Dan: great!

So, if \\(F : \mathbf{Set}^2 \to \mathbf{Set}\\) is a functor that discards the second set (or function), then a right adjoint \\(R : \mathbf{Set} \to \mathbf{Set}^2\\) attempts to restore this second set by choosing a _one-element set_. Category theorists like to use "1" to mean any one-element set, so I'd say

\[ R(S) = (S, 1) \]

for any set \\(S\\) and

\[ R(f) = (f, 1_1) \]

for any function \\(f: S \to T\\), where \\(1_1\\) means the identity function from our one-element set to itself.

(I'm just restating your answer in different language, to give people a second chance to read it and think about it.)

This should be compared to something I said in the lecture: if \\(F: \mathbf{Set} \to \mathbf{1}\\) is the functor that discards a set, a right adjoint of this functor attempts to restore this set by choosing a one-element set.

By the way, this isn't quite true:

> A functor \\(F\\) is left adjoint to a functor \\(R\\) if there is a one-to-one correspondence between the morphisms \\(F(A) \to B\\) and morphisms \\(A \to R(B)\\):

> \[ \mathbf{Set}(F(A), B) \cong \mathbf{Set}^2(A, R(B)) \]

What's true is this:

A functor \\(F\\) is left adjoint to a functor \\(R\\) if and only if there is a _natural_ one-to-one correspondence between the morphisms \\(F(A) \to B\\) and morphisms \\(A \to R(B)\\):

\[ \mathbf{Set}(F(A), B) \cong \mathbf{Set}^2(A, R(B)) .\]

This is where natural transformations come into the game. But I am deliberately urging people not to worry about this too much when they're just getting started with adjoints.

What you really used, I think, is this true fact, a consequence of the other one I just stated:

If a functor \\(F\\) is left adjoint to a functor \\(R\\), then there is a one-to-one correspondence between the morphisms \\(F(A) \to B\\) and morphisms \\(A \to R(B)\\):

\[ \mathbf{Set}(F(A), B) \cong \mathbf{Set}^2(A, R(B)) \]

Using this you can figure out some stuff about what a left adjoint must be like if it exists. In many cases, if you get a nice answer this way, the left adjoint will then exist, because your one-to-one correspondence will turn out to be natural.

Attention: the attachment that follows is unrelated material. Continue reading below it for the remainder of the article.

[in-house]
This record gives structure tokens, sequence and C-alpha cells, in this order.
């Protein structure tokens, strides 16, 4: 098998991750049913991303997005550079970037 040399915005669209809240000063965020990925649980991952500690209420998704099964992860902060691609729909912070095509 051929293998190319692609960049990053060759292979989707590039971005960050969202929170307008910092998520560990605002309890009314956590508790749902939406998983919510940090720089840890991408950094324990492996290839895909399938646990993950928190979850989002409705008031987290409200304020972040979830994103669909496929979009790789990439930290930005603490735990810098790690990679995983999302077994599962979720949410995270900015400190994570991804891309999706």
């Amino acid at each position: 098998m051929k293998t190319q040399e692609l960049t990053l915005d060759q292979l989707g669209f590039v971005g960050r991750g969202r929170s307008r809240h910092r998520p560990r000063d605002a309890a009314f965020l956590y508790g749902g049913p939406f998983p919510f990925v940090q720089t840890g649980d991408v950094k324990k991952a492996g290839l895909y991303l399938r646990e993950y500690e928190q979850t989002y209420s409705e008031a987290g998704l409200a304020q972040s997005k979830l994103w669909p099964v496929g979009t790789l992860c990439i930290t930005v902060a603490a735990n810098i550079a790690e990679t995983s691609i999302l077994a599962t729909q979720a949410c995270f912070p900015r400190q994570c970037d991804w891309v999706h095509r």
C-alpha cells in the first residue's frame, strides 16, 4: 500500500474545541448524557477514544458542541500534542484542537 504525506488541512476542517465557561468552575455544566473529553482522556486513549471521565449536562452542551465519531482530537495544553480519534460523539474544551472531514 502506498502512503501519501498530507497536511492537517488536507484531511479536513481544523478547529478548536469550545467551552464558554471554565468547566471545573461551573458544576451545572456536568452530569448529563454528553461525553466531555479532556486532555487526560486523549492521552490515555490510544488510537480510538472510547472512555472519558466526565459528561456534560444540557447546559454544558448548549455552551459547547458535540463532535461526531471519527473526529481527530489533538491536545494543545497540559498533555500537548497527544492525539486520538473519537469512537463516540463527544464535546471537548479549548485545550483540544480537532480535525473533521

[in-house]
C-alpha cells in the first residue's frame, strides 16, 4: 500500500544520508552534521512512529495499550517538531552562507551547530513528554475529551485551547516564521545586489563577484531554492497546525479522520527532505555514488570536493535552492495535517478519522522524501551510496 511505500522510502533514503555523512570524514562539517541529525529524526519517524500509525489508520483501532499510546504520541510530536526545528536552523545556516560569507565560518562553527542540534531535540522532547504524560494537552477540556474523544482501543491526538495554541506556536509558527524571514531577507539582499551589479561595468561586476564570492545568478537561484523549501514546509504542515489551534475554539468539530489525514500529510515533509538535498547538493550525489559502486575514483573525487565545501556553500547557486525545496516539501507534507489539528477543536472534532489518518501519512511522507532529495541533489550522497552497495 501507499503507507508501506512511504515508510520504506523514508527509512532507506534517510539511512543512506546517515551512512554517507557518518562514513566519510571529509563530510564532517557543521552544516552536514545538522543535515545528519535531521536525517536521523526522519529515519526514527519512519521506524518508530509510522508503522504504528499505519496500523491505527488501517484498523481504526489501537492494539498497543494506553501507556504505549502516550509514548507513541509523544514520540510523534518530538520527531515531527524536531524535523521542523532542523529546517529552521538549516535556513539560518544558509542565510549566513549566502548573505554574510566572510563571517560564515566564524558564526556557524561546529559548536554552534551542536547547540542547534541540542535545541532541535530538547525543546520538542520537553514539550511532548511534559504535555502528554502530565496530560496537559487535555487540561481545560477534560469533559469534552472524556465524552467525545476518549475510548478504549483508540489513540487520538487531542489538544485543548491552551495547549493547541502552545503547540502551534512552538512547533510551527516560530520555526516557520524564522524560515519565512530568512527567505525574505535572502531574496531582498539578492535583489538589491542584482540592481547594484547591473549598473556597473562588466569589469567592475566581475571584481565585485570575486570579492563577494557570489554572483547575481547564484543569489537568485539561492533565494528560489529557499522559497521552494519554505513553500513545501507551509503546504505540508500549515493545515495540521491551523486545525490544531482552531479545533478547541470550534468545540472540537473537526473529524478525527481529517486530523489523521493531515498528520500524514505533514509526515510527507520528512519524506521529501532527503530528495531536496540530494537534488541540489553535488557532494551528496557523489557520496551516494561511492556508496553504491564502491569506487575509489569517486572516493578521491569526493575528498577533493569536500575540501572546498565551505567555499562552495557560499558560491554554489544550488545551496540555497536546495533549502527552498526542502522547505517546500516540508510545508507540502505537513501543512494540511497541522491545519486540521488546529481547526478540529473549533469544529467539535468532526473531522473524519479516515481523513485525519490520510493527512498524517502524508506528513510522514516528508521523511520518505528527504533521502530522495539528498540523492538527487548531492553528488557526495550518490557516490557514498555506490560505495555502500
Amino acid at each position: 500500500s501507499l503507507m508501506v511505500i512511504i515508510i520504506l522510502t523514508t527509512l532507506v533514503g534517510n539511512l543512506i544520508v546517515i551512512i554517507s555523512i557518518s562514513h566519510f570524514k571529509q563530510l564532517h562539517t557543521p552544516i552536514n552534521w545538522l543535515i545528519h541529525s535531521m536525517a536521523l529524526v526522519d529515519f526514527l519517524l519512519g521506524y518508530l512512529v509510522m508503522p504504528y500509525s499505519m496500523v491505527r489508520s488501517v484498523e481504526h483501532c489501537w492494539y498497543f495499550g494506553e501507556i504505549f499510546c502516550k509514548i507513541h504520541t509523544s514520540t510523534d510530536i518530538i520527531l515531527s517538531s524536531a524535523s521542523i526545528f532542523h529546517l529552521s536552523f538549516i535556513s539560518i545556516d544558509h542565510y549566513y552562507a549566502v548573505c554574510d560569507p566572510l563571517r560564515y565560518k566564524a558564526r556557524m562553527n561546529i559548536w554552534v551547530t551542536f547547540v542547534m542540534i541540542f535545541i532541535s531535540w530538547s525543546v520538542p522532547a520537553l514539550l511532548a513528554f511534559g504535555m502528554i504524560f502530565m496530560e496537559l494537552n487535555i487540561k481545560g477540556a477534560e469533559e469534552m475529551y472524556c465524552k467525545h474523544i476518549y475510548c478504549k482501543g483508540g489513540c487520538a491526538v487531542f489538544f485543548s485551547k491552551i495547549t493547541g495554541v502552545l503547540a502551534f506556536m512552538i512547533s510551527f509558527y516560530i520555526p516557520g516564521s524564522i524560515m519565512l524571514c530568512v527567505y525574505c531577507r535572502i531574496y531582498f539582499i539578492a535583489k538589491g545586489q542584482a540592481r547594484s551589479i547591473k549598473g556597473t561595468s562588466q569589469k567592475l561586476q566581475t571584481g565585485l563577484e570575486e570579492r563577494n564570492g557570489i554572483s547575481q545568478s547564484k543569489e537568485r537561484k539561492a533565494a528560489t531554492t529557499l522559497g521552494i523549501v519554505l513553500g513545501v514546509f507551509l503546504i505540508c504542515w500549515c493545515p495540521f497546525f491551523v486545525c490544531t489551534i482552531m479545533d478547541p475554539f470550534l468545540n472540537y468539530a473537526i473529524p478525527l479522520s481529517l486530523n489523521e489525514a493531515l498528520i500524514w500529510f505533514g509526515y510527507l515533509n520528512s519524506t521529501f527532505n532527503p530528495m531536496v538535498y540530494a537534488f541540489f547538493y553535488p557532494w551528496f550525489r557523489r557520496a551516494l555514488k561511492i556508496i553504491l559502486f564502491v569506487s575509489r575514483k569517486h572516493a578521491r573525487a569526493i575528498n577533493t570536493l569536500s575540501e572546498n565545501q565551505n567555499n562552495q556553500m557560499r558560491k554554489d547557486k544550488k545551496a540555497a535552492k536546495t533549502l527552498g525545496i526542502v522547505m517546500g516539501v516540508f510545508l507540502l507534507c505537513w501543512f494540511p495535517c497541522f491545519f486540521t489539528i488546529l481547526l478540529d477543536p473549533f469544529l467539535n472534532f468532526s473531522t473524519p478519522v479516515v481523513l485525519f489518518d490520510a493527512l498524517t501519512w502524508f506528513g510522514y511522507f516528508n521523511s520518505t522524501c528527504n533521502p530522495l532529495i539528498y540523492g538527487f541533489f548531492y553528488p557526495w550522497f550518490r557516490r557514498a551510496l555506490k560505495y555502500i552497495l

So, if \\(F : \mathbf{Set}^2 \to \mathbf{Set}\\) is a functor that discards the second set (or function), then a right adjoint \\(R : \mathbf{Set} \to \mathbf{Set}^2\\) attempts to restore this second set by choosing a _one-element set_. Category theorists like to use "1" to mean any one-element set, so I'd say

\[ R(S) = (S, 1) \]

for any set \\(S\\) and

\[ R(f) = (f, 1_1) \]

for any function \\(f: S \to T\\), where \\(1_1\\) means the identity function from our one-element set to itself.

(I'm just restating your answer in different language, to give people a second chance to read it and think about it.)

This should be compared to something I said in the lecture: if \\(F: \mathbf{Set} \to \mathbf{1}\\) is the functor that discards a set, a right adjoint of this functor attempts to restore this set by choosing a one-element set.

By the way, this isn't quite true:

> A functor \\(F\\) is left adjoint to a functor \\(R\\) if there is a one-to-one correspondence between the morphisms \\(F(A) \to B\\) and morphisms \\(A \to R(B)\\):

> \[ \mathbf{Set}(F(A), B) \cong \mathbf{Set}^2(A, R(B)) \]

What's true is this:

A functor \\(F\\) is left adjoint to a functor \\(R\\) if and only if there is a _natural_ one-to-one correspondence between the morphisms \\(F(A) \to B\\) and morphisms \\(A \to R(B)\\):

\[ \mathbf{Set}(F(A), B) \cong \mathbf{Set}^2(A, R(B)) .\]

This is where natural transformations come into the game. But I am deliberately urging people not to worry about this too much when they're just getting started with adjoints.

What you really used, I think, is this true fact, a consequence of the other one I just stated:

If a functor \\(F\\) is left adjoint to a functor \\(R\\), then there is a one-to-one correspondence between the morphisms \\(F(A) \to B\\) and morphisms \\(A \to R(B)\\):

\[ \mathbf{Set}(F(A), B) \cong \mathbf{Set}^2(A, R(B)) \]

Using this you can figure out some stuff about what a left adjoint must be like if it exists. In many cases, if you get a nice answer this way, the left adjoint will then exist, because your one-to-one correspondence will turn out to be natural.